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Commentaries by Stephen Roach

Stephen Roach

Faculty Member, Yale University

Stephen S. Roach is a faculty member at Yale University and former Chairman of Morgan Stanley Asia, is the author of "Unbalanced: The Codependency of America and China".
  • Sep 26 , 2018

    Codependency never ends well in personal relationships. Judging by the ever-escalating trade war between the United States and China, the same is true of economic relationships.

  • Aug 28 , 2018

    Many observers believe that the US is doing the rest of the world a huge favor by running chronic current-account deficits – namely, supporting the large surplus countries, which tend to suffer from a shortfall of domestic demand. Others, including me, are more critical of America’s long-standing penchant for excess consumption and the role that surplus economies play in enabling it.

  • Jun 26 , 2018

    The trade war may well be an early skirmish in a much tougher battle, during which economics will ultimately trump Trump.

  • May 24 , 2018

    Any effort to impose a bilateral solution on a multilateral problem will backfire, with ominous consequences for American consumers.

  • Apr 25 , 2018

    United States Trade Representative Robert Lighthizer’s Section 301 report appears to be an ironclad case against China— but don’t be fooled. As Stephen Roach argues, the report is wide of the mark in several key areas.

  • Mar 21 , 2018

    To figure out what will change under a different framework for leadership succession, it is important to cut through the authorities’ opaque rhetoric – the “moderately well-off society” transitioning into the “new era” – and stress-test their basic development strategy.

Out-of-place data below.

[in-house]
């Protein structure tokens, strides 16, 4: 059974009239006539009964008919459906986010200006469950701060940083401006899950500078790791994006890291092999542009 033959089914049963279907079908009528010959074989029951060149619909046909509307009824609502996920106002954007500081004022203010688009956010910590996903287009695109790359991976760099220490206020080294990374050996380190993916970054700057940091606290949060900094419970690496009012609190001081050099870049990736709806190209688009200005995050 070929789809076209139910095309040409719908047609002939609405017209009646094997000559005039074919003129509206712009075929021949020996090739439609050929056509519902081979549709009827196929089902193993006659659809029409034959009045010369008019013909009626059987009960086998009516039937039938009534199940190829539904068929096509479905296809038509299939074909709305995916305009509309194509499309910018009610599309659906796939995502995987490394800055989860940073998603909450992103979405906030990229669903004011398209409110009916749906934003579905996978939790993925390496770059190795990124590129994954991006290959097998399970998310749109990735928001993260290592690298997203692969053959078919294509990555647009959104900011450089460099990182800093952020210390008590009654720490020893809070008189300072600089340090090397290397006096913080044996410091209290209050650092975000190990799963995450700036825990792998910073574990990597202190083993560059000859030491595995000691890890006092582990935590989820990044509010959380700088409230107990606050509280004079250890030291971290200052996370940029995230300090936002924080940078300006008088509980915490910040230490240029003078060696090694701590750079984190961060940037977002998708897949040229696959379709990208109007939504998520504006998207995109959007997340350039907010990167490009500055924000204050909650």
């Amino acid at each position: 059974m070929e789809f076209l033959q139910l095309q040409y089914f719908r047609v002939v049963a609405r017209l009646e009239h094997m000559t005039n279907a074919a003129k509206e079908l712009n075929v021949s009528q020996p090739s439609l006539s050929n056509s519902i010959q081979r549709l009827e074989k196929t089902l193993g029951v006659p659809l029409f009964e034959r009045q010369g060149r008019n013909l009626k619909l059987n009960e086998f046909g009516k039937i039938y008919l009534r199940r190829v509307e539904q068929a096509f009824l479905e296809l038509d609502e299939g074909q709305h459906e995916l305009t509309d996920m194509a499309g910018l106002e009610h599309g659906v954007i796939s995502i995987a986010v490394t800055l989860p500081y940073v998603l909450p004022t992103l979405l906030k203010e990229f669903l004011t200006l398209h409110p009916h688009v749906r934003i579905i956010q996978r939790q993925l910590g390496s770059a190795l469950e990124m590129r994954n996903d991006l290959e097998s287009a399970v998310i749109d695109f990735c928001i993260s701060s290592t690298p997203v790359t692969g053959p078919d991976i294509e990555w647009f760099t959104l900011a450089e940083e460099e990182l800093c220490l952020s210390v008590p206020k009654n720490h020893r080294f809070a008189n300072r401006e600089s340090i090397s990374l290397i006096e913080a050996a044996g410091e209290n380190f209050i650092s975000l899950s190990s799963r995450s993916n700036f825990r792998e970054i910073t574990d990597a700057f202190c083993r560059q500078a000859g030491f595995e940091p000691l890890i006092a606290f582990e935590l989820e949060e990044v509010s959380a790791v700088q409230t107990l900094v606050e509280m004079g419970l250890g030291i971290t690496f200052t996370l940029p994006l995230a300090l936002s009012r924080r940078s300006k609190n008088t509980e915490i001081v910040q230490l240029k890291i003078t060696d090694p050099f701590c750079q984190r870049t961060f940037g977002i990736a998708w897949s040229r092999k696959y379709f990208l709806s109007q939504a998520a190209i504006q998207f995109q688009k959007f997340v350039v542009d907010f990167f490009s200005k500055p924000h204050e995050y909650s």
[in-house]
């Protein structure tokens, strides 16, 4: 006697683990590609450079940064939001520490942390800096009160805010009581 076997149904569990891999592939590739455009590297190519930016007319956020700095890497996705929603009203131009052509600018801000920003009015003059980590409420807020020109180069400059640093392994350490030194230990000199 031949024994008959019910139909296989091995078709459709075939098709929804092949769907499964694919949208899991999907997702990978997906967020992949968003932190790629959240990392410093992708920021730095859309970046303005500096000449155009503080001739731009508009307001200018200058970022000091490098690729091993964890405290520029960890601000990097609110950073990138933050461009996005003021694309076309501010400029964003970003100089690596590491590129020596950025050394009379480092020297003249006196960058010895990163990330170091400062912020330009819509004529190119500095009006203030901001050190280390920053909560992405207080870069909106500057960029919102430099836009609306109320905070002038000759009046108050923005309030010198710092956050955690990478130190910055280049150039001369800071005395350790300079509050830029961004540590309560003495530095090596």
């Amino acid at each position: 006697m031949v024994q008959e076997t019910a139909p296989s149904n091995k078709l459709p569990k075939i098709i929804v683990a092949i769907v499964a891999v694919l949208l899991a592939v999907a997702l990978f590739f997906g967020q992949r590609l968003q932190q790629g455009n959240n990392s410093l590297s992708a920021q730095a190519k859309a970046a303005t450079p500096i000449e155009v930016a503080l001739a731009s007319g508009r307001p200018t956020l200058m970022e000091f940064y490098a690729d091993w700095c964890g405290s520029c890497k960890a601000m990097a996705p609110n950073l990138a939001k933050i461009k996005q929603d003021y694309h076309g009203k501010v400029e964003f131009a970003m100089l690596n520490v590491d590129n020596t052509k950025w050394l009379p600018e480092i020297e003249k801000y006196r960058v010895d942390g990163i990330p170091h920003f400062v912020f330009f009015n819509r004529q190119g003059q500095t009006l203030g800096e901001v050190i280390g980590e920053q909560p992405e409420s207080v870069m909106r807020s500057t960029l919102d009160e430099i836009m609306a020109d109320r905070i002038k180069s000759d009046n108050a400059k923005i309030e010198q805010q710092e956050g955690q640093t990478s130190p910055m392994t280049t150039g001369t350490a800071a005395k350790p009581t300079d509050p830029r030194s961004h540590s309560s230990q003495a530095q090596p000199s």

• Mar 02 , 2018

    Are the US economy's fundamentals really that strong?

  • Feb 01 , 2018

    The imposition of so-called safeguard tariffs on imports of solar panels and washing machines under Section 201 of the US Trade Act is directed mainly at China and South Korea.

  • Dec 20 , 2017

    After years of post-crisis despair, the broad consensus of forecasters is now quite upbeat about prospects for the global economy in 2018. World GDP growth is viewed as increasingly strong, synchronous, and inflation-free. Exuberant financial markets could hardly ask for more.

  • Nov 28 , 2017

    Tax cuts masquerading as tax reform are the best way to describe the thrust of Washington’s latest policy gambit. The case is largely political – namely, the urgency of a Republican Congress to deliver a legislative victory for a Republican president. The consequences, however, are ultimately economic – and, unsurprisingly, likely to be far worse than the politicians are willing to admit.

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